Statutory sick pay
Statutory Sick Pay (SSP) is the minimum amount you must pay workers when they are off sick.
How much is statutory sick pay?
At the time of writing (Nov 2017), SSP currently stands at £89.35 per week. Part-time workers are paid pro-rata.
This handy sick pay calculator can help you work out how much SSP your employee is entitled to.
Who pays it?
You. All employers must pay Statutory Sick Pay for their workers. Previously, you could recover some SSP costs if you paid a certain amount out in a month under the Percentage Threshold Scheme. However, the scheme was scrapped in 2014 and funding was diverted into schemes which help employees on long-term sick return to work quicker.
When do you start paying SSP?
SSP kicks in on the fourth day in a row that a member of staff is off sick – known as the ‘qualifying day’. You don’t have to pay them anything for the first 3 days of sickness – these are known as ‘waiting days’. With one exception - you do pay for those 3 days, if the employee has been off sick and getting SSP within the last 8 weeks.
When do you stop paying SSP?
Typically you stop paying Statutory Sick Pay when the employee returns to work. However, if someone is off on long-term sick, SSP stops after 28 weeks absence.
SSP also stops if employees have had linked periods of sickness, separated by less than 8 weeks, which have lasted for longer than 3 years.
You should also stop Statutory Sick Pay if an employee starts receiving statutory maternity pay or maternity allowance.
If you stop SSP and an employee is still off sick, you should complete form SSP1 and send it to the employee to help them claim employment and support allowance.
Who qualifies for SSP?
To qualify for SSP workers must:
How is SSP paid?
- Have an employment contract and have done some work under it
- Earn at least £113 a week
- Have been sick for at least 4 days in a row, including non-working days
- Have given you correct notice, within the time limit set out by you ie before 9am on the morning they were first sick. You can’t insist that workers tell you in person or fill out a special form.
- Give you proof of their illness if they’ve been off for 7 days. This should be in the form of a fit note from their doctor. Find out more about fit notes on the gov.uk website.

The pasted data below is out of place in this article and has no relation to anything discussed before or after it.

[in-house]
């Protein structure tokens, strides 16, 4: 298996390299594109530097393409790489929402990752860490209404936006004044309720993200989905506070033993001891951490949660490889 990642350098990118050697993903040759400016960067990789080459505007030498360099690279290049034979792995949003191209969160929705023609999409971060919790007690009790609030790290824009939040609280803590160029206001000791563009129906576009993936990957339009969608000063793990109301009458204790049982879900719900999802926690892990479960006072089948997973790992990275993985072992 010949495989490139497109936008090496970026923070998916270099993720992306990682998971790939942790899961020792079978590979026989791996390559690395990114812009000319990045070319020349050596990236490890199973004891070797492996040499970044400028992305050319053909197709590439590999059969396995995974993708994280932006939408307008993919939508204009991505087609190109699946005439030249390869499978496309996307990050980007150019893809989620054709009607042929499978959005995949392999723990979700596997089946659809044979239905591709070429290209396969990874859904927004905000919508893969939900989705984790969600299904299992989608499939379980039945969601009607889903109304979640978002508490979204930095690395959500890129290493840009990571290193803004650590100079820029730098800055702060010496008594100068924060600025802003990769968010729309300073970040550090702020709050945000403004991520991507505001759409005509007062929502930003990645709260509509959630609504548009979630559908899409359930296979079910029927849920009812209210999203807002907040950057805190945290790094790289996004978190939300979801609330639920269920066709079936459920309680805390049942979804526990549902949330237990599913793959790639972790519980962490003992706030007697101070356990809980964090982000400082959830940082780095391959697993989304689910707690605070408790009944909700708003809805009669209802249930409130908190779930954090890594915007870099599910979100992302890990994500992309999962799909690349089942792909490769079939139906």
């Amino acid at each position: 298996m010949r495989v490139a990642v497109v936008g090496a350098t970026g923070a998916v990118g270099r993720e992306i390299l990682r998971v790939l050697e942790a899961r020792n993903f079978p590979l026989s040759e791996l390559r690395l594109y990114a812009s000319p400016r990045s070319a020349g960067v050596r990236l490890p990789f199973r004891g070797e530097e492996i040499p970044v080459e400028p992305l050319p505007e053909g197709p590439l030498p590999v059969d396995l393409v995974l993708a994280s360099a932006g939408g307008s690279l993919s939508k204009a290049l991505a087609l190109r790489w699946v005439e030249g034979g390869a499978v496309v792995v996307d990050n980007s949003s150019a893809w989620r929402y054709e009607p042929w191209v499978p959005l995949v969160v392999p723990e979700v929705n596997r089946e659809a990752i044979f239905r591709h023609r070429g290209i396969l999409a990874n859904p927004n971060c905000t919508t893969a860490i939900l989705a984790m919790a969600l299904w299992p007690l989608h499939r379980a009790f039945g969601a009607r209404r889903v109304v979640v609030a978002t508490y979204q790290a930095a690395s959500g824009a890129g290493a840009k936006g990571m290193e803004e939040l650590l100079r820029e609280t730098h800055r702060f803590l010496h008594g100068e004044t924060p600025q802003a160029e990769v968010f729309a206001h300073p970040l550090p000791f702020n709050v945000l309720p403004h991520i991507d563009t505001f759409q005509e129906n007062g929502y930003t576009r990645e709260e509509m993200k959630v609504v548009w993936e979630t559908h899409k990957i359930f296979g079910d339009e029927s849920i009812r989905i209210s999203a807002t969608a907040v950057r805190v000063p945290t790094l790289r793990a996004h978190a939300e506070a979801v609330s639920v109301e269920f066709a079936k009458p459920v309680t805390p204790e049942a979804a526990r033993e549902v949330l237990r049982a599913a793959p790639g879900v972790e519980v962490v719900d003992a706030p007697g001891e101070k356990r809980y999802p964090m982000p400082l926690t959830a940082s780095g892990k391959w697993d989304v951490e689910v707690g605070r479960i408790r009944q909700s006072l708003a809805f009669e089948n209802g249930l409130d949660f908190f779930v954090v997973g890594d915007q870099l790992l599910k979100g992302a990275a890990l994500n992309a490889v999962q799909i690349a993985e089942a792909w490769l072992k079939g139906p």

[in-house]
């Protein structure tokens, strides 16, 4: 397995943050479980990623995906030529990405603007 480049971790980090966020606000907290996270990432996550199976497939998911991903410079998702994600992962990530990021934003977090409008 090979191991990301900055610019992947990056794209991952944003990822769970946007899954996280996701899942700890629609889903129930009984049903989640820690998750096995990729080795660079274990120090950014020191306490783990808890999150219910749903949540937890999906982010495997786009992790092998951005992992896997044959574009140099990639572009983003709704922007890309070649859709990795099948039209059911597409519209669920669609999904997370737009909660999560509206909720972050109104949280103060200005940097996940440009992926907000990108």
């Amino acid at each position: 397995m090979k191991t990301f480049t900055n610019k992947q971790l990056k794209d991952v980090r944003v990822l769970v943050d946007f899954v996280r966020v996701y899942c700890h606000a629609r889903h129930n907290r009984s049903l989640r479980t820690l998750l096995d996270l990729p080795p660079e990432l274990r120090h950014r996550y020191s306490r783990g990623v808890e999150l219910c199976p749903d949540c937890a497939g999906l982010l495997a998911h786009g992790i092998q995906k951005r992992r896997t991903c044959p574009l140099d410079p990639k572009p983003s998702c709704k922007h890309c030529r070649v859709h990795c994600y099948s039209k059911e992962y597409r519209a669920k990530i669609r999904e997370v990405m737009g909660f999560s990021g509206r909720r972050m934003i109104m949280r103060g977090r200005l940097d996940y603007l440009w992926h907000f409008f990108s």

You should pay SSP in the same way you pay wages - on your normal payday and deducting tax and National Insurance.
The rules around Statutory Sick Pay are different for some workers, including casual staff and term-time workers in the education sector. For more information on this, and the above points on SSP, check out gov.uk’s Statutory Sick Pay page.
Occupational sick pay
Occupational sick pay, also known as company sick pay and contractual sick pay, is your own sick pay scheme which goes above and beyond SSP.
You might ask why you’d pay more than you have to, especially given that sick pay places a significant financial burden on employers. However, many employers consider company sick pay a really great investment and a valuable part of their benefits package.
Like any staff benefit it can help you attract and retain the best workers, boost employee morale and productivity and increase staff loyalty.
Many workers would struggle to pay the bills if they had to rely on SSP for several months, so they see sick pay as an important issue.
How much is occupational sick pay?
That’s completely up to you – you can choose to add on a little bit extra, like paying workers for the first 3 days before SSP kicks in or topping them up by say, £50 a week. Or you can go the whole hog and promise to pay workers full salaries for a set period of time. The only rule is that your company sick pay can’t be less than SSP.
Who is eligible for company sick pay?
Again, it’s up to you to set the rules. You may want to open company sick pay to everyone from day 1 or have it as an extra perk for people who’ve worked for the company for a certain period. Remember, you have to pay SSP for any employees who don’t qualify for your company sick pay.
With company sick pay, you can use your discretion and make an exception and pay someone even if they don’t technically qualify for sick pay under your company rules. However, be careful, as you can open yourself up to discrimination claims if you treat employees significantly different.
Who pays company sick pay?
You pay any company sick pay, so it’s important to think carefully about how much you can afford before setting up your policy.
Would it cause major financial problems if you had 2 or 3 members of staff on long-term sick, for example? Remember, there are numerous costs related to employee sickness, including providing cover and indirect costs such as loss of productivity to consider, as well as sick pay.
If you run your own company sick pay scheme and workers are entitled to sick pay that is equal to or more than SSP you can opt out of the SSP scheme. However, you should keep basic sick records.